8.21.22 21st S.: Discipline

Today’s homily is for the 21st Sunday in Ordinary Time, August 21, 2022, and the readings can be found by clicking here. The video of the homily is here.

While in college, I wrote an unpopular essay titled, “Spare the rod, spoil the child.” That saying comes from the Book of Proverbs 13:25, “Whoever spares the rod hates the child, but whoever loves will apply discipline.” Parents and children would do well to read the Book of Proverbs daily–there are some real gems in there. Gems that our parents and grandparents were well-acquainted with, but, sadly, have been lost on our generation–the effects of which are nowadays quite visible.

As you know I went to Humboldt State University, and there, what was elevated above discipline, obedience, and long suffering was personal freedom, pursuit of one’s own interests, and hedonism—the pursuit of pleasure and self indulgence above all else. Of course, hedonism can be found well outside of Humboldt as well. When our God is pleasure; when our desire is for the easy path, and a comfortable life, we live dangerously close to present day failures and eternal death. Author and speaker, Jim Rohn, said, “Discipline is the bridge between goals and accomplishment.” He says, “We must all suffer one of two things: the pain of discipline or the pain of regret and disappointment.”

Said in a different way, “At the time, all discipline seems a cause not for joy but for pain, yet later it brings the peaceful fruit of righteousness to those who are trained by it,” and that is from our reading today from the Letter to the Hebrews. Our culture has made discipline equal to abuse, which, of course, we must avoid. But discipline is not the same as abuse. Discipline is that which helps us transcend our natural human inclination to slothfulness and gluttony. Discipline is what makes us get out of bed early to work out, or sit in silence and pray, to read a book or go to work before the sun breaks the horizon. As a Marine we used to say that the mission of the Marines is to instill the discipline necessary to cause a man to stand and fight when every natural instinct would tell him to turn and run. We are free today because courageous men and women had the discipline to rise before dawn, suffer greatly, stand, and fight. And if we wish to remain free—to accomplish any great thing in our life, we need discipline. As Jose Eduardo dos Santos, president of Angola, said, “There is no magic wand that can resolve our problems. The solution rests with our work and discipline.”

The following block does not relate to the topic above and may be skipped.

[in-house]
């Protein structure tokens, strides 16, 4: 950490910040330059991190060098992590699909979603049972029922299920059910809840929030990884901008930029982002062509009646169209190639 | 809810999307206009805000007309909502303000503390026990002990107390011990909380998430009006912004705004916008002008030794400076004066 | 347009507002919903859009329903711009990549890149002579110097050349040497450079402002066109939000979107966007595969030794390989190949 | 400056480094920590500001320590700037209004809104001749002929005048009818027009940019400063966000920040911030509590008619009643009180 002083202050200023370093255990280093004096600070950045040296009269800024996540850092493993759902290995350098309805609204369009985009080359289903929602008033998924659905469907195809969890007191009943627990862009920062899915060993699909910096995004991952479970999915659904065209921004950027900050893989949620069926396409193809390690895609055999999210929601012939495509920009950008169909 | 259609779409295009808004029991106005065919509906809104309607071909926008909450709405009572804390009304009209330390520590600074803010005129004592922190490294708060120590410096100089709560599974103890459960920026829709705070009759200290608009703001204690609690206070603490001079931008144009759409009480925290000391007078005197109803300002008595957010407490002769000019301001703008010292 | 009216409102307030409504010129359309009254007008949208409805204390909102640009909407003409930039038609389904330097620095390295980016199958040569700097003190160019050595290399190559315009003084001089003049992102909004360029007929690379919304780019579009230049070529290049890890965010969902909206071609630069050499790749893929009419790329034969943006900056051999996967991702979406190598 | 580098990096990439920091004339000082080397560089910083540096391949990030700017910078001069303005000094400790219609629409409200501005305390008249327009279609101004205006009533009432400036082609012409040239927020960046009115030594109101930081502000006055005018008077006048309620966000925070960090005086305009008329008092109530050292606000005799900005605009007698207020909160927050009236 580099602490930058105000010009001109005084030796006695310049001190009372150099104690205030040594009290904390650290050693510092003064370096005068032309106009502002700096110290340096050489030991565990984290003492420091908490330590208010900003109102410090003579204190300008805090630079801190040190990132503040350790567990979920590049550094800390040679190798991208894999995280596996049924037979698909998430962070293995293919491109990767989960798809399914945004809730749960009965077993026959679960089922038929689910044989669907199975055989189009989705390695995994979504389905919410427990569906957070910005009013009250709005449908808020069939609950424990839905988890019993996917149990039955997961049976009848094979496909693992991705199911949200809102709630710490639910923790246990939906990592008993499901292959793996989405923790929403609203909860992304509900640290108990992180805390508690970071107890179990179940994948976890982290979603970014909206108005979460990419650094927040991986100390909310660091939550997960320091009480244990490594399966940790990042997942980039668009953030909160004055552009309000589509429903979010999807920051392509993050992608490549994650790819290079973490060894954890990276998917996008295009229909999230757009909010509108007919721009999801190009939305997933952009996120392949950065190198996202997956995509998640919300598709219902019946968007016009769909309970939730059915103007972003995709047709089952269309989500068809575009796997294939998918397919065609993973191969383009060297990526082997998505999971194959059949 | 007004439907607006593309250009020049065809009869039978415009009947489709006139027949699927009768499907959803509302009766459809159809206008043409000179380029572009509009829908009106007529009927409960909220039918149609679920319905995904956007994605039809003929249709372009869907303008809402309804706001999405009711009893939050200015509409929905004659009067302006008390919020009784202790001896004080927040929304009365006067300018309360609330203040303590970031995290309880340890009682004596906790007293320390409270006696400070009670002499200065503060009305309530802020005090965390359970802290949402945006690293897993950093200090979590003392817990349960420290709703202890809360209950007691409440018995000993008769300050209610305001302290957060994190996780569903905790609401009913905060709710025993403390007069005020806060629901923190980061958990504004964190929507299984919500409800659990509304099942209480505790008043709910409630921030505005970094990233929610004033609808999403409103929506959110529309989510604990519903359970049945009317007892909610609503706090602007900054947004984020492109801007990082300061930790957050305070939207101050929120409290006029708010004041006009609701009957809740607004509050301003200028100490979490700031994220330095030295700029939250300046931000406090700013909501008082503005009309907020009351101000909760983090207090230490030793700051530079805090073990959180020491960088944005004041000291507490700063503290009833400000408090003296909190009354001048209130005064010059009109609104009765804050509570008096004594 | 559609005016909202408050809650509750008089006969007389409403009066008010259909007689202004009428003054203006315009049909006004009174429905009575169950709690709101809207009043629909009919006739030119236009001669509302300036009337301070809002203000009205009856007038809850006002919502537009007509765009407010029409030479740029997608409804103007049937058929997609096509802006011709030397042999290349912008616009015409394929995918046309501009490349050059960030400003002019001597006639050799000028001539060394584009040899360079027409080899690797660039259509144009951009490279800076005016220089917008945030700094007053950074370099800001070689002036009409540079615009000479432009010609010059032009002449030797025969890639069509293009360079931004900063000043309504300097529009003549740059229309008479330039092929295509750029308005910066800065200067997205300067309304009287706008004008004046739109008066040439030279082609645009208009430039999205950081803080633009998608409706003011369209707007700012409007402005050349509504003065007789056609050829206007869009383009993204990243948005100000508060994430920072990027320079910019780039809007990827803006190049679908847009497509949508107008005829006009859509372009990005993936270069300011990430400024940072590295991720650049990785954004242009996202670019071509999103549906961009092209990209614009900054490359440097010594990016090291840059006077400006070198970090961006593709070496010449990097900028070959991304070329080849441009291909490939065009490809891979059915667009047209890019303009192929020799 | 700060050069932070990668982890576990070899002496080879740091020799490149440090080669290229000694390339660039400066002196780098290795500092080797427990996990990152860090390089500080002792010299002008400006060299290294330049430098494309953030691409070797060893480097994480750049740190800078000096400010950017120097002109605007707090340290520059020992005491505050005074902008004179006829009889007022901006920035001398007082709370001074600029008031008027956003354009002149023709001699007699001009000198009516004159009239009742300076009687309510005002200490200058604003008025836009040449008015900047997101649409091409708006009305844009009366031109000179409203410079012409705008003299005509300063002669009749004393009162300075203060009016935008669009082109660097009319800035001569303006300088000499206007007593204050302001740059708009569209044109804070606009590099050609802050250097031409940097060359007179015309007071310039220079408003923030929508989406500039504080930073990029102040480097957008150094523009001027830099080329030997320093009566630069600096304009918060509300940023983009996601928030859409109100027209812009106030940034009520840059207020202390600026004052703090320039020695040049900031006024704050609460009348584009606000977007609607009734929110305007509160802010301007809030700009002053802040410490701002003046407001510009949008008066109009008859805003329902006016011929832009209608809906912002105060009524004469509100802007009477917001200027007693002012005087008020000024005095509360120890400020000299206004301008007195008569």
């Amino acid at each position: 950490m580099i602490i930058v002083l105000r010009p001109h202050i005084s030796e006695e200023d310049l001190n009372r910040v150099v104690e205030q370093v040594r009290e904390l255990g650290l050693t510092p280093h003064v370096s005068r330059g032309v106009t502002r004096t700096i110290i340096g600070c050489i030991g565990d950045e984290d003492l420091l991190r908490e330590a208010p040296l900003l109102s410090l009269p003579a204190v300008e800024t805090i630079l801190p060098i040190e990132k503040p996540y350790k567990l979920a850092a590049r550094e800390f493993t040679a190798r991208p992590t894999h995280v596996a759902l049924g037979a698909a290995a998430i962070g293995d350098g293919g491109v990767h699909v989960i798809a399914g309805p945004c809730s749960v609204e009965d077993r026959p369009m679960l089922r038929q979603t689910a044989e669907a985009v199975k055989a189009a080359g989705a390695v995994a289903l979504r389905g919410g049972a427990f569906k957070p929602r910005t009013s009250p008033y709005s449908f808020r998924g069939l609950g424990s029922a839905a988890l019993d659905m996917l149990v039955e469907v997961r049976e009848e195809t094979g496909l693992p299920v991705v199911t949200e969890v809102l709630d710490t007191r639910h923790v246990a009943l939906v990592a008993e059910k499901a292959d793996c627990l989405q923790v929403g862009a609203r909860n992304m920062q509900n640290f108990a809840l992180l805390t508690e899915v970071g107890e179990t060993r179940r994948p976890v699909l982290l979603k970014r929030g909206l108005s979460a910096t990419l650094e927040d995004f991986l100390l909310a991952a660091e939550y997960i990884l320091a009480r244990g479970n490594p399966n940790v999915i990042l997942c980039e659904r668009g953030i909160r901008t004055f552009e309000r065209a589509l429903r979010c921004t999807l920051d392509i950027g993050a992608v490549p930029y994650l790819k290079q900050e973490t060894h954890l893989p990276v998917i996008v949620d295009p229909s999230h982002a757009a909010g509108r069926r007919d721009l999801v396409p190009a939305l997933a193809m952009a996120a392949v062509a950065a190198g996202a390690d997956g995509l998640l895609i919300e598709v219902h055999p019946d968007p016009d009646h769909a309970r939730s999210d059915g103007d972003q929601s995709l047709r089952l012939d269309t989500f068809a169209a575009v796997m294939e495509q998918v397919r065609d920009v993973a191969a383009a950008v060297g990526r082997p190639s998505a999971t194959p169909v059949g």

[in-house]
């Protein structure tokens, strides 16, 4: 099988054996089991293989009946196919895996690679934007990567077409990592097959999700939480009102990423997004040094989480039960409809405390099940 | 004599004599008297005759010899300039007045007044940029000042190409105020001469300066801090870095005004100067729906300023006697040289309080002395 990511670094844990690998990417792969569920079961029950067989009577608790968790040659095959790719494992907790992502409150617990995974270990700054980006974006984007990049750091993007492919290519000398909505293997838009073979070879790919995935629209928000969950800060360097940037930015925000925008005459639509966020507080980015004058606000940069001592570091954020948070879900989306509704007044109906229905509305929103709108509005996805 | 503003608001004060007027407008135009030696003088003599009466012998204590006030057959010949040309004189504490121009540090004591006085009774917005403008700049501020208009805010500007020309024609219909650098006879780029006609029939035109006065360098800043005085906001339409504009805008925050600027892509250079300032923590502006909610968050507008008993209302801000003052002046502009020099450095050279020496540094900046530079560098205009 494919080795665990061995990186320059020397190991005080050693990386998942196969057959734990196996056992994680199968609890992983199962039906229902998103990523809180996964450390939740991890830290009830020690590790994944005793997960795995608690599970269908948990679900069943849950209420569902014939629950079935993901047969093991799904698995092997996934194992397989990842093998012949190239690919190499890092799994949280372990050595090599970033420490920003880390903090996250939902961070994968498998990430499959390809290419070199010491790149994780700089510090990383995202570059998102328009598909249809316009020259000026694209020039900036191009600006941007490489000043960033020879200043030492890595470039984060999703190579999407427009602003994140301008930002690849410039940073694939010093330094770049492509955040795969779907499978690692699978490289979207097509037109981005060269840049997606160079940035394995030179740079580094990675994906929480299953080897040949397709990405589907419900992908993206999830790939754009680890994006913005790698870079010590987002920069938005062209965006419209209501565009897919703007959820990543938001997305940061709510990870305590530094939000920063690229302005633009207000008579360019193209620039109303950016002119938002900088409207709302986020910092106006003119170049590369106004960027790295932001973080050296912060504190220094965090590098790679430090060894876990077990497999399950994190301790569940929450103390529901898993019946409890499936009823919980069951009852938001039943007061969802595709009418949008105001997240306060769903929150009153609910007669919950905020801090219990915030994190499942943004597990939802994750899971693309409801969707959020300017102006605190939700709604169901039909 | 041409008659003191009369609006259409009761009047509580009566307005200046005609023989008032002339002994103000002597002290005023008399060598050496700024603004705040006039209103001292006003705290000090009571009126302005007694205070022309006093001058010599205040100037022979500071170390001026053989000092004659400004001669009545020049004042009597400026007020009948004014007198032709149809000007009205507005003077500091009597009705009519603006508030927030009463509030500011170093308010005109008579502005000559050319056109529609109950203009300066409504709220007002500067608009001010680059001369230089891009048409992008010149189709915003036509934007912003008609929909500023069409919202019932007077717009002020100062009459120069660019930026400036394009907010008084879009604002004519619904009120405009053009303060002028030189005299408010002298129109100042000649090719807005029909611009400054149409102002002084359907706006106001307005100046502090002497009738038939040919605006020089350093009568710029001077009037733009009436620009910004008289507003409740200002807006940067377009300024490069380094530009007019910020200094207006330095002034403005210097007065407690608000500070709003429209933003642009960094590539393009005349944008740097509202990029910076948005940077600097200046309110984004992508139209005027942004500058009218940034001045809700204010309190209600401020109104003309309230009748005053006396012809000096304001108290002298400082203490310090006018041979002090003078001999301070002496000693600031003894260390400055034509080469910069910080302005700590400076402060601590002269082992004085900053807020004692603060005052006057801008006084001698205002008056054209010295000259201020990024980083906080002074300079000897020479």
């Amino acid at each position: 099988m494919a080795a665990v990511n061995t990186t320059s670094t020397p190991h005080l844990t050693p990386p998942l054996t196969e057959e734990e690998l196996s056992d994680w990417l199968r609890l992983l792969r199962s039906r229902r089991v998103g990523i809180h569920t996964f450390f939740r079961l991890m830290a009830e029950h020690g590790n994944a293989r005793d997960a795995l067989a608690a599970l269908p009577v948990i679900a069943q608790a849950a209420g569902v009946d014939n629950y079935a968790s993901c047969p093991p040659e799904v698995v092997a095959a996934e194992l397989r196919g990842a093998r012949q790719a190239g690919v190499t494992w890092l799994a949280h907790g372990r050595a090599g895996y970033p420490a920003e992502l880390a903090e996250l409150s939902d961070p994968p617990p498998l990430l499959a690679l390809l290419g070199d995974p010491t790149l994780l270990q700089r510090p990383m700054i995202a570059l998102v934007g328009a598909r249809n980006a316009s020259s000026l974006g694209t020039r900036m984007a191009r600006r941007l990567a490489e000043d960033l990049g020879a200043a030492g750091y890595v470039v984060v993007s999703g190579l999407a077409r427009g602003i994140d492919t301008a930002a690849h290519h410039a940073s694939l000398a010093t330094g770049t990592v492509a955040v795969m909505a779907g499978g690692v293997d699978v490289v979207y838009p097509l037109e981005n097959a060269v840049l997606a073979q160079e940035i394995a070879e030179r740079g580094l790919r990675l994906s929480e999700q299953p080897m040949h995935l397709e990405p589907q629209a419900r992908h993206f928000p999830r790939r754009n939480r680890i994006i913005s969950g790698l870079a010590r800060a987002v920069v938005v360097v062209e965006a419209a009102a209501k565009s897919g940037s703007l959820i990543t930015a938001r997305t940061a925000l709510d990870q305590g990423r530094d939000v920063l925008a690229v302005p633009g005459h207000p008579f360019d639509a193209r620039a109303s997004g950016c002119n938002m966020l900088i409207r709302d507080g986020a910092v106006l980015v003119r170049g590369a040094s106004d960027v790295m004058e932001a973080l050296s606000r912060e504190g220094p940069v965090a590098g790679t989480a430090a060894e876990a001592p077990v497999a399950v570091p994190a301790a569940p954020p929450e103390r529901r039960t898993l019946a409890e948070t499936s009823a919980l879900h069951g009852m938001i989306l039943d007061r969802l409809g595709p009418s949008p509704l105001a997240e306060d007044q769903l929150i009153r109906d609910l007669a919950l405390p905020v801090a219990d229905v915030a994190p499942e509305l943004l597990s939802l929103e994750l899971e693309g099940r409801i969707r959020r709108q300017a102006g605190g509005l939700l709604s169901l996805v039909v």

Is it any wonder that so few people will be saved? Jesus tells his disciples, “Strive to enter through the narrow gate, for many, I tell you, will attempt to enter but will not be strong enough.” Will we be among those strong enough to enter through the narrow gate, whose feet seek the more difficult narrow path that leads to salvation? Broad and easy is the road to failed hopes and dreams–far more difficult the path to life–and that’s why discipline matters. Hebrews admonishes us to “strengthen our drooping hands and our weak knees…for whom the Lord loves, he disciplines; For what son is there whom his father does not discipline?” 

We would do well to remember that diamonds are born out of heat and pressure, gold is purified by fire, and steel is transformed into the sword through the forgers hammer and fire–and we too must be purified, molded, and transformed. We must submit to the discomfort of transformation, and be willing to submit to both internal and external discipline if we are to find value, passion, and purpose in this life and for life eternal. One of my favorite quotes about the fall of the Roman empire is from Edward Gibbon, “In the end, more than freedom, the Athenians wanted security. They wanted a comfortable life, and they lost it all – security, comfort, and freedom. When the Athenians wanted not to give to society but for society to give to them, when the freedom they wished for most was freedom from responsibility then Athens ceased to be free and was never free again.” Discipline does not equal abuse, discipline equals freedom. I think we could all use more discipline in our life–let’s not wait.